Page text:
Cinema and television are generally thought of as distinct, whether as industrial practices or as viewing experiences. In fact the two have been quite closely interwoven, ever since television first emerged as a possible rival to cinema on an industrial scale. This was particularly true in the United States, where crossover between radio and cinema interests began in the 1920s, extending to television with the start of commercial television broadcasting in 1939. In European countries, where broadcasting was in the hands of state monopolies, they remained separate for longer, but since the 1950s there has been a growing convergence at all levels. By the 1980s, with the advent of large-screen television on the one hand and home video on the other, all the distinctions had become blurred. Electronic formats are increasingly used for cinema presentation; the same companies produce material for both cinema and television; and films made for the cinema are more often viewed on the television screen (whether broadcast or on video) than in theatres.
In the United States, broadcasting developed as a system of privately owned, commercial stations tied together by two great networks and ineffectively regulated by the federal government. Hollywood studios first proposed an alternative programming structure which would have supported broadcasting from box-office profits. Paramount and MGM attempted to initiate their own film-based radio networks in the late 1920s, using film talent under contract to provide entertainment with publicity value in promoting films. However, a combination of exhibitors' objections and inability to obtain the necessary connecting land lines from AT&T blocked these efforts, and the studios turned to station ownership and the provision of talent to the advertising agencies and sponsors who produced the bulk of radio programming in the 1930s and 1940s. Hollywood stars and properties figured large in radio's golden age. Paramount purchased an interest in CBS in 1928, which it was forced to surrender under financial pressure in 1932; Paramount, MGM, and Warner Bros. all operated radio stations in the 1920s and 1930s. By the same token, in 1929 the Radio Corporation of America, operator of the NBC network, formed its own film company, RKO, in part to market its sound-on-film system, but also as a source of radio programming.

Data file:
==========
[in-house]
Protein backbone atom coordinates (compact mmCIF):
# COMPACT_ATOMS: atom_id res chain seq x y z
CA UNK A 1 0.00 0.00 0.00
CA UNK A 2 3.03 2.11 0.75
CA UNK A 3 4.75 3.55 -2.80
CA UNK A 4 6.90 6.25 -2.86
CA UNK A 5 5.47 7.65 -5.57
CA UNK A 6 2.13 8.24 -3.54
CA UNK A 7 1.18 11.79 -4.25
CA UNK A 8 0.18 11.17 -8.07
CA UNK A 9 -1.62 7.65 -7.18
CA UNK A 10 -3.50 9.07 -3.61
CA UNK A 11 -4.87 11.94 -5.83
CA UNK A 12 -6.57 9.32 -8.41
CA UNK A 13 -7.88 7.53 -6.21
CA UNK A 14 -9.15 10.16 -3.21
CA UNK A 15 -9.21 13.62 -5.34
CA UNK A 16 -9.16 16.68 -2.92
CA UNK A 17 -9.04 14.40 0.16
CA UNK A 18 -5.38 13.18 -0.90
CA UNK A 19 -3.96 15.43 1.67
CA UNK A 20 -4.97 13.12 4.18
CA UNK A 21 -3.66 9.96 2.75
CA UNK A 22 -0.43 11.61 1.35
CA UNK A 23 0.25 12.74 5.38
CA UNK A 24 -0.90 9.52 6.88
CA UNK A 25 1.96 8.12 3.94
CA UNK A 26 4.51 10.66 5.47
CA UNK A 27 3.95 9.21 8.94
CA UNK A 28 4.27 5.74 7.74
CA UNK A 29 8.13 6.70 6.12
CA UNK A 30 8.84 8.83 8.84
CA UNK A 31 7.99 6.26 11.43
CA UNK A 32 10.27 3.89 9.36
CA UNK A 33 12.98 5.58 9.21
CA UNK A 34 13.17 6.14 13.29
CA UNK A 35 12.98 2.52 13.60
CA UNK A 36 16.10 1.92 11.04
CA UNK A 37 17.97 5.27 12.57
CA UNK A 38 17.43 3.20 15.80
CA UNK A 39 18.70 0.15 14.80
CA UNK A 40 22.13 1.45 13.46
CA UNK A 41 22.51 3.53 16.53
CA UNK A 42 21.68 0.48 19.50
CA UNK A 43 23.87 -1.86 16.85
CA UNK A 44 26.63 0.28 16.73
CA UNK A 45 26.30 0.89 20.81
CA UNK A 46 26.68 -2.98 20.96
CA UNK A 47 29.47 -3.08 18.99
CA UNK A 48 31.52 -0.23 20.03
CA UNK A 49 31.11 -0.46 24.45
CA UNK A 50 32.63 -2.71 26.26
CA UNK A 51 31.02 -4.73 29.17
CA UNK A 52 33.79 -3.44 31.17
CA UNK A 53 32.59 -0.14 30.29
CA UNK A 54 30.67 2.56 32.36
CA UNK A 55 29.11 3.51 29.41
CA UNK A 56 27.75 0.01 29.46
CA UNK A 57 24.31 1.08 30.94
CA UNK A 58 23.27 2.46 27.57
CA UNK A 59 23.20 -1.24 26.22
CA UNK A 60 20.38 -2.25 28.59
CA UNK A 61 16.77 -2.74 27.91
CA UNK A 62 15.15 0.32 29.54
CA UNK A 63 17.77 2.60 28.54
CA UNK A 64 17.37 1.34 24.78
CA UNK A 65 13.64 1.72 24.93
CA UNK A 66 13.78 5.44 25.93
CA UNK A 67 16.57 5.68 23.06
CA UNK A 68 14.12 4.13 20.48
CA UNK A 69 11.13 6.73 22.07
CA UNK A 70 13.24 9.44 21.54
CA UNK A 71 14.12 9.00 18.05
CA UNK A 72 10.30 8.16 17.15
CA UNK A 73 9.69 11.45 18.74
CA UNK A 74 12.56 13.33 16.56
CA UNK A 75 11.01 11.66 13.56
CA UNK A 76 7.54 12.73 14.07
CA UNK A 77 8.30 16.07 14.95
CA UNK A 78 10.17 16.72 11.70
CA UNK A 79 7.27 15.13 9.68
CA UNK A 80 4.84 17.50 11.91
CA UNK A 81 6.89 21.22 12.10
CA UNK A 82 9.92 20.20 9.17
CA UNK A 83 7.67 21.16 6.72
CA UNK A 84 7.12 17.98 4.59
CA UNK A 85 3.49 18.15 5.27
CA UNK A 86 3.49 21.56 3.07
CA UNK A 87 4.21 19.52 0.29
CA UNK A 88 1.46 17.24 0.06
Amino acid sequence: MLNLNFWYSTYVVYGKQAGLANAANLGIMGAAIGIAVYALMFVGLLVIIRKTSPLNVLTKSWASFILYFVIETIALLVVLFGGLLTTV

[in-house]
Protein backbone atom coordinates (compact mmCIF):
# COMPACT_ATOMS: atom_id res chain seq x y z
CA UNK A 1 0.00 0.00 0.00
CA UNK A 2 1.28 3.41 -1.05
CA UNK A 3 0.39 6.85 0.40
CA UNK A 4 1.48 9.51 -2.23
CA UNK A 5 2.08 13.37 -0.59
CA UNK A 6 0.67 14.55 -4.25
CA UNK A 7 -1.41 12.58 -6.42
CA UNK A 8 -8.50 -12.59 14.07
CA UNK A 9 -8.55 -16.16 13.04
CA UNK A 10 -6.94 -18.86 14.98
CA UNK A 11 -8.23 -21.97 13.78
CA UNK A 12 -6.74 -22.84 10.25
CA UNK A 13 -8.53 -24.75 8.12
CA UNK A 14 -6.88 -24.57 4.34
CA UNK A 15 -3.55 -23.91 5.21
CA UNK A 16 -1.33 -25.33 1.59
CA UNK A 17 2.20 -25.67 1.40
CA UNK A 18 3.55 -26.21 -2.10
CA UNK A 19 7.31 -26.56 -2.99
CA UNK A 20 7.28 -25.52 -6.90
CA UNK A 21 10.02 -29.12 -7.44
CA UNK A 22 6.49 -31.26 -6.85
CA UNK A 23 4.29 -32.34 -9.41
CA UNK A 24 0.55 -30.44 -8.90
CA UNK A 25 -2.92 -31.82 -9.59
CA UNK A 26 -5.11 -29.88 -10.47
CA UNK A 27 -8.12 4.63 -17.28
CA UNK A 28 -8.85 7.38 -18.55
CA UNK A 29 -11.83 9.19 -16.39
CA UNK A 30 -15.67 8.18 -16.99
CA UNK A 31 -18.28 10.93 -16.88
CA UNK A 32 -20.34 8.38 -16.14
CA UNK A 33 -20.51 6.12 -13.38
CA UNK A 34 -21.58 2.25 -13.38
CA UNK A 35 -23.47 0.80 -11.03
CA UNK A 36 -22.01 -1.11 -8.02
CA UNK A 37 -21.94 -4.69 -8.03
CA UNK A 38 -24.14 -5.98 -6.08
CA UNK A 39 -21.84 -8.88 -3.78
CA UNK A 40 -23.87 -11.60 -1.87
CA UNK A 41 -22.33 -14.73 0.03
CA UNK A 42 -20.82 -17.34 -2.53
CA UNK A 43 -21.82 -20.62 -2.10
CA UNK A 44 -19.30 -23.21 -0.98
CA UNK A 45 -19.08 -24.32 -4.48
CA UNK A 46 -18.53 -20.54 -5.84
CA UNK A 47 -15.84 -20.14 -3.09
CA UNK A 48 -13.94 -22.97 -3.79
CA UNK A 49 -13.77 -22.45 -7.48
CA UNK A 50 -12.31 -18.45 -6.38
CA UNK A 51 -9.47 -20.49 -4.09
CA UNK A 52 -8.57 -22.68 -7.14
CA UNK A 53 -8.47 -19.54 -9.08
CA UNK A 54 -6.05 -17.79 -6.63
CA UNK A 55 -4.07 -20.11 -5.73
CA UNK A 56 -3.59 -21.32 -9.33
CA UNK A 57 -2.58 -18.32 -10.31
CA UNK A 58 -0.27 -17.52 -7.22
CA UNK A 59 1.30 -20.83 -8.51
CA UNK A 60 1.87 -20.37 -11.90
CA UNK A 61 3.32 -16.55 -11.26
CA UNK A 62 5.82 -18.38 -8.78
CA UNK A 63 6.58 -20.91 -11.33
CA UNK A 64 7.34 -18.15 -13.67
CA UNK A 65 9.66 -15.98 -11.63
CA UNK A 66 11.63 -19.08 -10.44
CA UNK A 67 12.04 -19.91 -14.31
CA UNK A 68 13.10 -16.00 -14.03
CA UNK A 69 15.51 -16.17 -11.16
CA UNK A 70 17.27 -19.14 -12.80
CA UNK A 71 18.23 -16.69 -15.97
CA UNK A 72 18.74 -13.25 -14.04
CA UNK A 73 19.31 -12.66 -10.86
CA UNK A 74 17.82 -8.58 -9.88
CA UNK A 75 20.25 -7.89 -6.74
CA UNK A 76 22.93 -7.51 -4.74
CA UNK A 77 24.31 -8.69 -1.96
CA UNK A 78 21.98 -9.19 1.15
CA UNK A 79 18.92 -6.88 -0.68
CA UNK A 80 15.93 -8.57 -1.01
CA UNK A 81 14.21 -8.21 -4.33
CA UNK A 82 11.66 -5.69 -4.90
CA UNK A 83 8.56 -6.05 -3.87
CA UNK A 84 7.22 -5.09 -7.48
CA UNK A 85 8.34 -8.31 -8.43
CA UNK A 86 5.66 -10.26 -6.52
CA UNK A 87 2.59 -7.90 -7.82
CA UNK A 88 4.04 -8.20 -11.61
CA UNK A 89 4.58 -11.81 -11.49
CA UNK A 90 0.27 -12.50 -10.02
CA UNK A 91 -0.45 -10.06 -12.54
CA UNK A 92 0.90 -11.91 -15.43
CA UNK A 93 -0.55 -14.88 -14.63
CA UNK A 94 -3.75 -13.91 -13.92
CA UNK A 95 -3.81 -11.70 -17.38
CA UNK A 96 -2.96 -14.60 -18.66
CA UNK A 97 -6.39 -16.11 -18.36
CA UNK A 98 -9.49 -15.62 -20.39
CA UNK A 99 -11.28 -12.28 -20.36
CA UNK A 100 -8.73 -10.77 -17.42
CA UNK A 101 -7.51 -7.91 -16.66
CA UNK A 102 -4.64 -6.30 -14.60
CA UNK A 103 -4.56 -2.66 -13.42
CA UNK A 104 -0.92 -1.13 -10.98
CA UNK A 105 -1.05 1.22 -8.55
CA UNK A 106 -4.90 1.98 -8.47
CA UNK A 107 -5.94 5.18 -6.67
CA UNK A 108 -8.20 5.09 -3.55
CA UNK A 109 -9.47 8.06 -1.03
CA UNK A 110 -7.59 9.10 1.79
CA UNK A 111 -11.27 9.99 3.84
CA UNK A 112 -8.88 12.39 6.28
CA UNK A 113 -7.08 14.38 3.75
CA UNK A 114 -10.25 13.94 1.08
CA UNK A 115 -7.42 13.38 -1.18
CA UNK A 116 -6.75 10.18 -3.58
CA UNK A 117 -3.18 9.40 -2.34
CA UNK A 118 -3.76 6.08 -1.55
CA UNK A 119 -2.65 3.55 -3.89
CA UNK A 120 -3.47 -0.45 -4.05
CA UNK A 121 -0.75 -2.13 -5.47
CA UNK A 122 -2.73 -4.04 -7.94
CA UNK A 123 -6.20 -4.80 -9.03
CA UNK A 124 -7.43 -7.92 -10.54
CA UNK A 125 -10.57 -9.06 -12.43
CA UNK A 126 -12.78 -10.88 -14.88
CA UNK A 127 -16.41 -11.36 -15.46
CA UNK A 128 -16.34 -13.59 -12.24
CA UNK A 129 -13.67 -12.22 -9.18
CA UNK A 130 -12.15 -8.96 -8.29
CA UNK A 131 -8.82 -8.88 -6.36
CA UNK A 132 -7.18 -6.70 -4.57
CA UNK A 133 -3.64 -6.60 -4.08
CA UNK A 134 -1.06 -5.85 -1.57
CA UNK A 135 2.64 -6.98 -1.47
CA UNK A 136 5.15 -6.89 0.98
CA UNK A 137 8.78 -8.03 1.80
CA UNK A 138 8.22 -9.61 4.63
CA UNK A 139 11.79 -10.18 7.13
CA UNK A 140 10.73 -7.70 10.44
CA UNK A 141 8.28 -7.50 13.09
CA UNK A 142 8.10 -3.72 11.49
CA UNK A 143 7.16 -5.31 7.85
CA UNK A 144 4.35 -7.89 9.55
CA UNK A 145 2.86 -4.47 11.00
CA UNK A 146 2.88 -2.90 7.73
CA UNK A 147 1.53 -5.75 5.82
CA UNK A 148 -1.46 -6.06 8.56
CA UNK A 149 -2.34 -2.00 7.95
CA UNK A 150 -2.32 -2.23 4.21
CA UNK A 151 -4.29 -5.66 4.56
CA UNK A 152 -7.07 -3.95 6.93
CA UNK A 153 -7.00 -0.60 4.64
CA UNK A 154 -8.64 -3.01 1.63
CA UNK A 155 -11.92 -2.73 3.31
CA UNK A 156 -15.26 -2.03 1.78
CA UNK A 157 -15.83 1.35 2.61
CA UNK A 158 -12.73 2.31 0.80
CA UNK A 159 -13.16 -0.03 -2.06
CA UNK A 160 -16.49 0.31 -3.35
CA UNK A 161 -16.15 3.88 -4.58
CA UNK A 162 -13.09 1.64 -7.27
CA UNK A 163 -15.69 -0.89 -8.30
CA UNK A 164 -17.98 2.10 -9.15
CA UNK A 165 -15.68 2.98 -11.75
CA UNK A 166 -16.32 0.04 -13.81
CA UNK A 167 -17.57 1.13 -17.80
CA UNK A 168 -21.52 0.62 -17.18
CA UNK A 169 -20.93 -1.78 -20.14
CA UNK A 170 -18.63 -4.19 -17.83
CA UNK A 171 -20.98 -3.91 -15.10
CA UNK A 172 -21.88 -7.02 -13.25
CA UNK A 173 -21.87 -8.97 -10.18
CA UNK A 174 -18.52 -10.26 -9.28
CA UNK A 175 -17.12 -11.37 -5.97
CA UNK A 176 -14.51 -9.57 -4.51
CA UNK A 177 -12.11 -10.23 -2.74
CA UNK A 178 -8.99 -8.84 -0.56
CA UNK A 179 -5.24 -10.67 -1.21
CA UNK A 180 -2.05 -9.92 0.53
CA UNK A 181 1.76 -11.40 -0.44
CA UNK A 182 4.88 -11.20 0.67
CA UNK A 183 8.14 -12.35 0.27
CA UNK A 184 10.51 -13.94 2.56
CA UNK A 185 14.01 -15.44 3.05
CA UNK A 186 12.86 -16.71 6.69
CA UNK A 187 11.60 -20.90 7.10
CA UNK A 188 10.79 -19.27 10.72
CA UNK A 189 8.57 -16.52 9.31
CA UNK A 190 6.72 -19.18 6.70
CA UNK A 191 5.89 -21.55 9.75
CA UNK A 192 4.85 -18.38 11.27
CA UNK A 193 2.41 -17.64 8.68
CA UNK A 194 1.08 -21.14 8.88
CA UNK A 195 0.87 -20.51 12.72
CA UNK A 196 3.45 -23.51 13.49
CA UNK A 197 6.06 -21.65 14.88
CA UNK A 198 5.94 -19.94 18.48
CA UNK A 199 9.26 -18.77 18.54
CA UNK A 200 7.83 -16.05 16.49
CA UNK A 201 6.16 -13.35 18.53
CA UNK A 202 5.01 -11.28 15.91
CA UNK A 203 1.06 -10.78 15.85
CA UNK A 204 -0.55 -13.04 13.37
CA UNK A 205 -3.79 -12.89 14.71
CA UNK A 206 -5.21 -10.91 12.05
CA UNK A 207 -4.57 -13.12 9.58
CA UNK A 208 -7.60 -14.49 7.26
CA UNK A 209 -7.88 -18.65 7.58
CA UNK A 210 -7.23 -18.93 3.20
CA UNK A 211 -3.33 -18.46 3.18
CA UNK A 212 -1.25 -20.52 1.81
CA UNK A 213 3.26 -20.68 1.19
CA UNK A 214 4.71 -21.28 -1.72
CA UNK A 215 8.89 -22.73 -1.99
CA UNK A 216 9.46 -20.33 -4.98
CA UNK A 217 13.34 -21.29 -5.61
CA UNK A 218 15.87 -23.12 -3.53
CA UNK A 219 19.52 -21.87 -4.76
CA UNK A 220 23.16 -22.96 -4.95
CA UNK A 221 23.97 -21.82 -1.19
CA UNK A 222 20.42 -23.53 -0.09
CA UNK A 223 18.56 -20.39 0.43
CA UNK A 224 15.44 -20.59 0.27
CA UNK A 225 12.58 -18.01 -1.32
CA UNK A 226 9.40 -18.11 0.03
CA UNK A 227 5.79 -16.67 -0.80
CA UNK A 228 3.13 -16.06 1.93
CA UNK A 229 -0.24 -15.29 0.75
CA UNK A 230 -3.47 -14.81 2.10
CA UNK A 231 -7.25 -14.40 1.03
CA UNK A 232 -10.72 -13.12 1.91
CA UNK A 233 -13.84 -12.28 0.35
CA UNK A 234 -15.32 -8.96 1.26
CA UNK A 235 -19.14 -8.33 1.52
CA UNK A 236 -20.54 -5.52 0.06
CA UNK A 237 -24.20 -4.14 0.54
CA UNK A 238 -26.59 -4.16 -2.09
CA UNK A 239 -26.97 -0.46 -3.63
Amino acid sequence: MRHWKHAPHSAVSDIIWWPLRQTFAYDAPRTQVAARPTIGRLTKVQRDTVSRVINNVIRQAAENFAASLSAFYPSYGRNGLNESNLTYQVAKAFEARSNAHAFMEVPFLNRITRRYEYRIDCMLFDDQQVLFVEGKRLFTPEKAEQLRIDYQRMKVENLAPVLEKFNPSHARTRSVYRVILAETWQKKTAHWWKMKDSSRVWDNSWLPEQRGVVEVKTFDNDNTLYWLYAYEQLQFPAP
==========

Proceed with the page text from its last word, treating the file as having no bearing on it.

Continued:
Thus US broadcasting and film interests, though providing differentiated product, were already highly integrated in the years prior to the introduction of television. Within the highly commodified competitive environment of US mass media, there was struggle over the form and audiences appropriate to broadcasting and film. Although broadcasting, with its need to accommodate commercial advertising messages, developed a shorter, segmented, frequently disrupted discursive structure built around such broadcasting-specific forms as the situation comedy, the daytime serial, and the quiz programme, Hollywood's influence showed up particularly in movie-adaptation programmes such as the Lux Radio Theater, hour-long drama, and the musical variety show.
In return, radio stars and properties formed a significant part of Hollywood's film output in the 1930s and 1940s. Stars such as Amos and Andy ( Freeman Gosden and Charles Correll), Rudy Vallee, Bing Crosby, and many other lesser lights made films based on their radio personalities. Following AT&T's federally mandated restructuring of land line rates in 1936, radio production moved to the west coast, where each of the major networks built their main studios. Despite federal regulation which consistently favoured the interests of the large radio corporations over those of the film companies -- already considered too powerful in their own field and subject to frequent anti-trust complaints -- Hollywood took a lively interest in and received considerable economic benefit from broadcasting activities, and had every reason to expect to play a role in the emerging television industry.
In contrast, European radio generally followed a public service model with broadcasting facilities and programming owned and/or controlled by the State, from which cinema interests were not only economically removed but conceptually distinct. Though the British film industry, for example, had benefited from protective legislation since the 1920s, it was a commercial industry opera-